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Talks offer opportunity to learn from Japan earthquake

22 February 2018

Media Release

Talks offer opportunity to learn from Japan earthquake & tsunami


Communities on the East Coast of the North Island will have the opportunity to learn more about the 2011 Japan earthquake and tsunami and the establishment of Japan’s earthquake and tsunami early warning system from two leading scientists.


Dr Yoshihiro Ito, a scientist from the University of Kyoto will speak about what scientists have learnt from the Tohoku earthquake in Japan in 2011 and how we can apply this learning to understand more about our earthquake and tsunami risk in New Zealand.


“The 2011 Tohoku earthquake occurred offshore of Japan, along a subduction zone similar to the subduction zone that lies off the East Coast of New Zealand. We are attempting to learn more about how these subduction zones behave,” says Yoshihiro Ito


One way is by using an offshore cabled network of seismometers and seafloor pressure instruments that measure movement of the seafloor right along the Japanese coast.


This will be the topic of Dr. Kimihiro Mochizuki from the Earthquake Research Institute at the University of Tokyo discuss. He will detail the development of Japan’s offshore-cabled observation systems and how these can be used for early warning for earthquakes and tsunami


Both scientists are currently working alongside New Zealand scientists to study the Hikurangi subduction zone –that marks the boundary of the Pacific and Australian tectonic plates.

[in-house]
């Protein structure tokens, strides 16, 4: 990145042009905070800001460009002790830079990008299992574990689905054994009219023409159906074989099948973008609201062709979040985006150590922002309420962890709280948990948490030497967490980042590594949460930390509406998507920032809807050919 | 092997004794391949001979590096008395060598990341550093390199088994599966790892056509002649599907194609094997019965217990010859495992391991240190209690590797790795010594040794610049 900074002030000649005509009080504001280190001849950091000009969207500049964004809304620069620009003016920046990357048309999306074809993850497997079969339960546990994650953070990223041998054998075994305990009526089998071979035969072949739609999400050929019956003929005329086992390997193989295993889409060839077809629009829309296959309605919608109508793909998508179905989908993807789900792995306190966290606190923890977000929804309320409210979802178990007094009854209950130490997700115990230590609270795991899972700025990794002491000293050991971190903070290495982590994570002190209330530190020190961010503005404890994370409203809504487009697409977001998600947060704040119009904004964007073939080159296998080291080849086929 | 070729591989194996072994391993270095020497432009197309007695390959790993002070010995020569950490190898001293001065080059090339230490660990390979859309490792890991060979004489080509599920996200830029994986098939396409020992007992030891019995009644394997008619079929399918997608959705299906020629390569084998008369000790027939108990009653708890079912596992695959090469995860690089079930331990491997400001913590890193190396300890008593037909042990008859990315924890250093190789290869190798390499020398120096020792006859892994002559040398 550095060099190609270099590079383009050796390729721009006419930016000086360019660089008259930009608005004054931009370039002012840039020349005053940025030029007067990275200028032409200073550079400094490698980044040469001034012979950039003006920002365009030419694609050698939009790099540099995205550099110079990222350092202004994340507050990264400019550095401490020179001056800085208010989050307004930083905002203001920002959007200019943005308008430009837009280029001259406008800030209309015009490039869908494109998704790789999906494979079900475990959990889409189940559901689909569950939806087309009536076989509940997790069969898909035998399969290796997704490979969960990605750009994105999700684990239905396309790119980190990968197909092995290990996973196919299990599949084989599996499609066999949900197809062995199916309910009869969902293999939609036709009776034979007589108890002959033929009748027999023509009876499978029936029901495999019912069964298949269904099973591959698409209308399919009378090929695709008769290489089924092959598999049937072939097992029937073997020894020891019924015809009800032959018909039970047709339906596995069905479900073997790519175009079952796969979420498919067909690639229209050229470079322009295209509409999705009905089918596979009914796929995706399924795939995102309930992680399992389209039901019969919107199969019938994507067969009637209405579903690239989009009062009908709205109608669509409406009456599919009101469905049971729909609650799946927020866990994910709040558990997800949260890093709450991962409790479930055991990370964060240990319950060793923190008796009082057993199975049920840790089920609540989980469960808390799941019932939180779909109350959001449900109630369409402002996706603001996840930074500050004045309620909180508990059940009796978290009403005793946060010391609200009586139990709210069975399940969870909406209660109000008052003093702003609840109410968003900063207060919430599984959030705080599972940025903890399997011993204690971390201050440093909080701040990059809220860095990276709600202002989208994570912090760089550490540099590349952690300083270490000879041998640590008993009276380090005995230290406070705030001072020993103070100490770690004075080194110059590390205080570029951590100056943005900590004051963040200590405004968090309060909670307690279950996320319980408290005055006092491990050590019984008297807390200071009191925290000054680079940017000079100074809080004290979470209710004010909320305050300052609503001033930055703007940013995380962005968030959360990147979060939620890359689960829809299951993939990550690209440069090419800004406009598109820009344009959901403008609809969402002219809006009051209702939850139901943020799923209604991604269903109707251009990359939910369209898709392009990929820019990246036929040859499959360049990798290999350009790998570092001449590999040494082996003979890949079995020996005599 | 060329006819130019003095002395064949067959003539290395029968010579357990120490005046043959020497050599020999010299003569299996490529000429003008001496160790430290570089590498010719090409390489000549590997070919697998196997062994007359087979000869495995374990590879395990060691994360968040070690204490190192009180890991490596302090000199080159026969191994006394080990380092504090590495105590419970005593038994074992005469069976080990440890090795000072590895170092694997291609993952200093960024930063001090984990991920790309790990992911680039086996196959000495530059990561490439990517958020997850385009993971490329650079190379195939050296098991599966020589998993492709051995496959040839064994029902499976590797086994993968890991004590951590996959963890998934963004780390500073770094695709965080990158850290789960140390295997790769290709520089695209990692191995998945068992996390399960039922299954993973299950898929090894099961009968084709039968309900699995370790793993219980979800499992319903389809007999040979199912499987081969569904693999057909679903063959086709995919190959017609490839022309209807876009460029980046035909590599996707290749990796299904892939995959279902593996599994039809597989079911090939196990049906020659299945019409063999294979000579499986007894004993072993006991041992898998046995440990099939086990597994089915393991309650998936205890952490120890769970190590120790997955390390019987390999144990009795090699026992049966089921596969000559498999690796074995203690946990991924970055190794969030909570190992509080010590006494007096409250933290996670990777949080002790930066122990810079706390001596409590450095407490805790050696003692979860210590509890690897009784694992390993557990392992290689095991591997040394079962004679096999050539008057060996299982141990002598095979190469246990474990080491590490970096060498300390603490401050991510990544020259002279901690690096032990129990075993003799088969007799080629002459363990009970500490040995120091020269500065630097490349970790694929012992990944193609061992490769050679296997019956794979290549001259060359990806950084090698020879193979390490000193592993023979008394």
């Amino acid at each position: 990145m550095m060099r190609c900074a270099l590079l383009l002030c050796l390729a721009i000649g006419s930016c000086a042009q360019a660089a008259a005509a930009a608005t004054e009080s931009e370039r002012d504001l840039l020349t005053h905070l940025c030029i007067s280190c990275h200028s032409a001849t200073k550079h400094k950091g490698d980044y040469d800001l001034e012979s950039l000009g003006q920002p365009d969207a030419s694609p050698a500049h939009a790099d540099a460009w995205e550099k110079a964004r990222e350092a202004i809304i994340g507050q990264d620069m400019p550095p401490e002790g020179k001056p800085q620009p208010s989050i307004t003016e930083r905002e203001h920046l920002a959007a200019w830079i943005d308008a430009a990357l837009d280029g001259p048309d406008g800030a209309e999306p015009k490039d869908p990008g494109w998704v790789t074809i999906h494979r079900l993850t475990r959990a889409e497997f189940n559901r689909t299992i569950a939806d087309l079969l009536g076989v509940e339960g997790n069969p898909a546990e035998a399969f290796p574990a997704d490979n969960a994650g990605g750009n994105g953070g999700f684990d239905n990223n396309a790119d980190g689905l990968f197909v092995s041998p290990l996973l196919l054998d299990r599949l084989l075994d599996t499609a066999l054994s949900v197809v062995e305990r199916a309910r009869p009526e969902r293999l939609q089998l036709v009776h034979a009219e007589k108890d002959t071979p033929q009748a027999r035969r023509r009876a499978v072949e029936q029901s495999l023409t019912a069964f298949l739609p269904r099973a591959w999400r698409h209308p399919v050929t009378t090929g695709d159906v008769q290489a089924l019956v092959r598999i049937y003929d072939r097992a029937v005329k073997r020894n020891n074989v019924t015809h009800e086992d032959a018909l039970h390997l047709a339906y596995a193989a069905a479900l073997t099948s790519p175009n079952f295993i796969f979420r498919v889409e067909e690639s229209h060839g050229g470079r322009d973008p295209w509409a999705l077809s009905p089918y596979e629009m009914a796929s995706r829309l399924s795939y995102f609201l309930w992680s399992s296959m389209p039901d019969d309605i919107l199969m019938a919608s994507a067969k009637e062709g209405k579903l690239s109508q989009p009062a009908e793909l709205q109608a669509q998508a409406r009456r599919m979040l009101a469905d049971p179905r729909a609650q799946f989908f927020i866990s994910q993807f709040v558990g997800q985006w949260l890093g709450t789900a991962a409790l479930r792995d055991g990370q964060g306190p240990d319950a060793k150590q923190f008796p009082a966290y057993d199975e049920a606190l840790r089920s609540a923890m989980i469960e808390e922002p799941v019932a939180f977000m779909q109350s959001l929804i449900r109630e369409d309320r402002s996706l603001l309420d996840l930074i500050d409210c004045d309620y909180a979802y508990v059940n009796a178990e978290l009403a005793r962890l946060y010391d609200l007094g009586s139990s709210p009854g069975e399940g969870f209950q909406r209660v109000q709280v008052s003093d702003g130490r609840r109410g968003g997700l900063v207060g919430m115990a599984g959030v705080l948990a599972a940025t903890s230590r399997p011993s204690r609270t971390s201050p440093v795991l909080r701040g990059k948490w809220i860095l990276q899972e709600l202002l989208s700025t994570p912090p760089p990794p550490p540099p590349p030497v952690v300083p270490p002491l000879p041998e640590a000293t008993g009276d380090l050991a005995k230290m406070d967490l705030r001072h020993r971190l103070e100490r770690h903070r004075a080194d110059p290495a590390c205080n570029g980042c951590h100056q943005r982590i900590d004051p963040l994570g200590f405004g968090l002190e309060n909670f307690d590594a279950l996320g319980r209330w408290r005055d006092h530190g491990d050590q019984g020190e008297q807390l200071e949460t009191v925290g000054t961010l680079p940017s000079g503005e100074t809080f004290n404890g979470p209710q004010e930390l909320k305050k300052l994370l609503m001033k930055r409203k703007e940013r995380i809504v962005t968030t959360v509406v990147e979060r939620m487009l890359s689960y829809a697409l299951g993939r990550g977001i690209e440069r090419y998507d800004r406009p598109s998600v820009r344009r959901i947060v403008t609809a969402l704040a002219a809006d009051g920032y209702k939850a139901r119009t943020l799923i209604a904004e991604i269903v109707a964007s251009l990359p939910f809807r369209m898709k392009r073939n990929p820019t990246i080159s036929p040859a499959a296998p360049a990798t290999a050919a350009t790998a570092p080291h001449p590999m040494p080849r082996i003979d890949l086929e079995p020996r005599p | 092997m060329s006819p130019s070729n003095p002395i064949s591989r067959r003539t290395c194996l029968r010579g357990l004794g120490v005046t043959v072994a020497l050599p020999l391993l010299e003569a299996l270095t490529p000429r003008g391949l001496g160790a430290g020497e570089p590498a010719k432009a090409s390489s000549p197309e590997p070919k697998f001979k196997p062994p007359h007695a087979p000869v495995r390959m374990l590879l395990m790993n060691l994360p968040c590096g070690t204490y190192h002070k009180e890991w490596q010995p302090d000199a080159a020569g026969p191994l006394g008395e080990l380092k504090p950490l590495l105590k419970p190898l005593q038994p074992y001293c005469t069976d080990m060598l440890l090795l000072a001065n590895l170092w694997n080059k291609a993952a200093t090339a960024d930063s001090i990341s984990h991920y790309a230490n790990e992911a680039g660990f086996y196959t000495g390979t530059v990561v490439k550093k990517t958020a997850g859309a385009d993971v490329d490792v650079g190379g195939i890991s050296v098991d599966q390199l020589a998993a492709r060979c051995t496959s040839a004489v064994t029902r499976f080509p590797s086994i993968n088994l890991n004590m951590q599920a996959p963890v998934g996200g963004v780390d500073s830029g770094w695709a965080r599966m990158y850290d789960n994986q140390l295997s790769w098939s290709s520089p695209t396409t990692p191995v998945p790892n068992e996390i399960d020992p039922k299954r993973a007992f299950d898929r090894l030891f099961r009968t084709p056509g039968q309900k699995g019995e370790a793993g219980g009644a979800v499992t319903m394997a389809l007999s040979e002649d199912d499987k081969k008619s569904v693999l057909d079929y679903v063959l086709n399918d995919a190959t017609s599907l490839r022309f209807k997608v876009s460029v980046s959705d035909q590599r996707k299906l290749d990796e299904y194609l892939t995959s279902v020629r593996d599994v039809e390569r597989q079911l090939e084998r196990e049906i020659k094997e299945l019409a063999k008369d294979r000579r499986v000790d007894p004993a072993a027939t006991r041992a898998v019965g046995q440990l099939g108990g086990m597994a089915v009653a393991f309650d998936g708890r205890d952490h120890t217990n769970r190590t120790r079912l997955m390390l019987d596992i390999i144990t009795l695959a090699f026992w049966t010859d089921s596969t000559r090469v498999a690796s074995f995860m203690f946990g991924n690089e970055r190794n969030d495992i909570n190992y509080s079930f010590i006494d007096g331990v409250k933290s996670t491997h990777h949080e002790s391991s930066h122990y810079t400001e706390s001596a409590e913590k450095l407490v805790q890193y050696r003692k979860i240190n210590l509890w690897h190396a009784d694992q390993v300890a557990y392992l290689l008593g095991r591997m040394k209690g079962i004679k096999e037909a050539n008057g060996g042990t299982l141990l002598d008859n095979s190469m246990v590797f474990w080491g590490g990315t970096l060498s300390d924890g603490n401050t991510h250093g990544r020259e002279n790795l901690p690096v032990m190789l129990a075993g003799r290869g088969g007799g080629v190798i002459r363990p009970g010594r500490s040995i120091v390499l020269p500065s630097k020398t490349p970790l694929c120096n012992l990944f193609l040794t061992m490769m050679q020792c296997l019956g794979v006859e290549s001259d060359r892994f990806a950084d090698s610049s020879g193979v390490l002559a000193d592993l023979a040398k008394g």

It is arguably New Zealand’s most significant active fault and is capable of generating a magnitude 8 plus earthquake that, in addition to widespread ground shaking, is also likely to produce a tsunami, coastal uplift and subsidence, landslides and liquefaction.


Kate Boersen of East Coast LAB says “Given these leading Japanese scientists will be in New Zealand, it is a great opportunity to hold these science talks so that people can come and learn from Japan’s experiences.”


The talks will be delivered in Napier and Wellington and those that attend will have the opportunity to ask questions of the scientists.


The science talks are being supported by East Coast LAB, Victoria University of Wellington and Hawke’s Bay Royal Society.


Wellington: 6pm on Wednesday 28th February at Rutherford House (RHLT1), Victoria University of Wellington

Napier: 6pm on Thursday 1st March at the LAB, National Aquarium of New Zealand


East Coast LAB (Life at the Boundary) is a collaborative project, which brings together scientists, emergency managers, experts and stakeholders across the East Coast to discover more about natural hazards and how they can affect us.

ends

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